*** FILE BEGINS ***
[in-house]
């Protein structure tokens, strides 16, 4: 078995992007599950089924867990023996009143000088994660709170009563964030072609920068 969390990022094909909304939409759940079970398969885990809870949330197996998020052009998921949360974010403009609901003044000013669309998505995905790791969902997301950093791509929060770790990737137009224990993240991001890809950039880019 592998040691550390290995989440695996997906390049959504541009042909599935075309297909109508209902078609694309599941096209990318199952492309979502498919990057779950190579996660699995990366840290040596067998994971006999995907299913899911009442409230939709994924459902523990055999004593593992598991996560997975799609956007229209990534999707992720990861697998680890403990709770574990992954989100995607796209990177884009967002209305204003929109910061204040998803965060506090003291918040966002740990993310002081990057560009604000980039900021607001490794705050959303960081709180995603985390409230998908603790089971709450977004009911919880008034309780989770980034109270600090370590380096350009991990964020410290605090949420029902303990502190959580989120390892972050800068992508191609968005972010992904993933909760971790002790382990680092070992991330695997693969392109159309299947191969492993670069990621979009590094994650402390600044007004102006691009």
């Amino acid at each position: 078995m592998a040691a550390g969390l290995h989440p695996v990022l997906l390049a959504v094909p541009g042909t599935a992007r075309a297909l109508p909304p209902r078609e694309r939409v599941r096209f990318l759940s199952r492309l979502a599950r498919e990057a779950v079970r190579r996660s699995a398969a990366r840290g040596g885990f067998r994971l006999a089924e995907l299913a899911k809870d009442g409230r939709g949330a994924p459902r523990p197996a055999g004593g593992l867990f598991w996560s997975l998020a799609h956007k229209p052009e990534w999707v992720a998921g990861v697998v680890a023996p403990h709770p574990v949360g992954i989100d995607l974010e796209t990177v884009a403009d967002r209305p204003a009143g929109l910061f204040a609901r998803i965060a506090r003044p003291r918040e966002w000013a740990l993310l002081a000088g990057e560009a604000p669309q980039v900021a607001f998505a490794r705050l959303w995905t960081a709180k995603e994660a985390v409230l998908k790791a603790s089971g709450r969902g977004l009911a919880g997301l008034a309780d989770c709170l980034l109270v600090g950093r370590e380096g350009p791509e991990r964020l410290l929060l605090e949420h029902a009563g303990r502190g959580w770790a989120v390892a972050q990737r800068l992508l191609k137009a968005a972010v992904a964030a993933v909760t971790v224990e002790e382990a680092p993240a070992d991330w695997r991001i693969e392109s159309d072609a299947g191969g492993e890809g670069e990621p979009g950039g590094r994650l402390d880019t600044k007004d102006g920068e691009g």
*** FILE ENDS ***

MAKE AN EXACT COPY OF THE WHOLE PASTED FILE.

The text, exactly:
[in-house]
């Protein structure tokens, strides 16, 4: 078995992007599950089924867990023996009143000088994660709170009563964030072609920068 969390990022094909909304939409759940079970398969885990809870949330197996998020052009998921949360974010403009609901003044000013669309998505995905790791969902997301950093791509929060770790990737137009224990993240991001890809950039880019 592998040691550390290995989440695996997906390049959504541009042909599935075309297909109508209902078609694309599941096209990318199952492309979502498919990057779950190579996660699995990366840290040596067998994971006999995907299913899911009442409230939709994924459902523990055999004593593992598991996560997975799609956007229209990534999707992720990861697998680890403990709770574990992954989100995607796209990177884009967002209305204003929109910061204040998803965060506090003291918040966002740990993310002081990057560009604000980039900021607001490794705050959303960081709180995603985390409230998908603790089971709450977004009911919880008034309780989770980034109270600090370590380096350009991990964020410290605090949420029902303990502190959580989120390892972050800068992508191609968005972010992904993933909760971790002790382990680092070992991330695997693969392109159309299947191969492993670069990621979009590094994650402390600044007004102006691009």
């Amino acid at each position: 078995m592998a040691a550390g969390l290995h989440p695996v990022l997906l390049a959504v094909p541009g042909t599935a992007r075309a297909l109508p909304p209902r078609e694309r939409v599941r096209f990318l759940s199952r492309l979502a599950r498919e990057a779950v079970r190579r996660s699995a398969a990366r840290g040596g885990f067998r994971l006999a089924e995907l299913a899911k809870d009442g409230r939709g949330a994924p459902r523990p197996a055999g004593g593992l867990f598991w996560s997975l998020a799609h956007k229209p052009e990534w999707v992720a998921g990861v697998v680890a023996p403990h709770p574990v949360g992954i989100d995607l974010e796209t990177v884009a403009d967002r209305p204003a009143g929109l910061f204040a609901r998803i965060a506090r003044p003291r918040e966002w000013a740990l993310l002081a000088g990057e560009a604000p669309q980039v900021a607001f998505a490794r705050l959303w995905t960081a709180k995603e994660a985390v409230l998908k790791a603790s089971g709450r969902g977004l009911a919880g997301l008034a309780d989770c709170l980034l109270v600090g950093r370590e380096g350009p791509e991990r964020l410290l929060l605090e949420h029902a009563g303990r502190g959580w770790a989120v390892a972050q990737r800068l992508l191609k137009a968005a972010v992904a964030a993933v909760t971790v224990e002790e382990a680092p993240a070992d991330w695997r991001i693969e392109s159309d072609a299947g191969g492993e890809g670069e990621p979009g950039g590094r994650l402390d880019t600044k007004d102006g920068e691009g």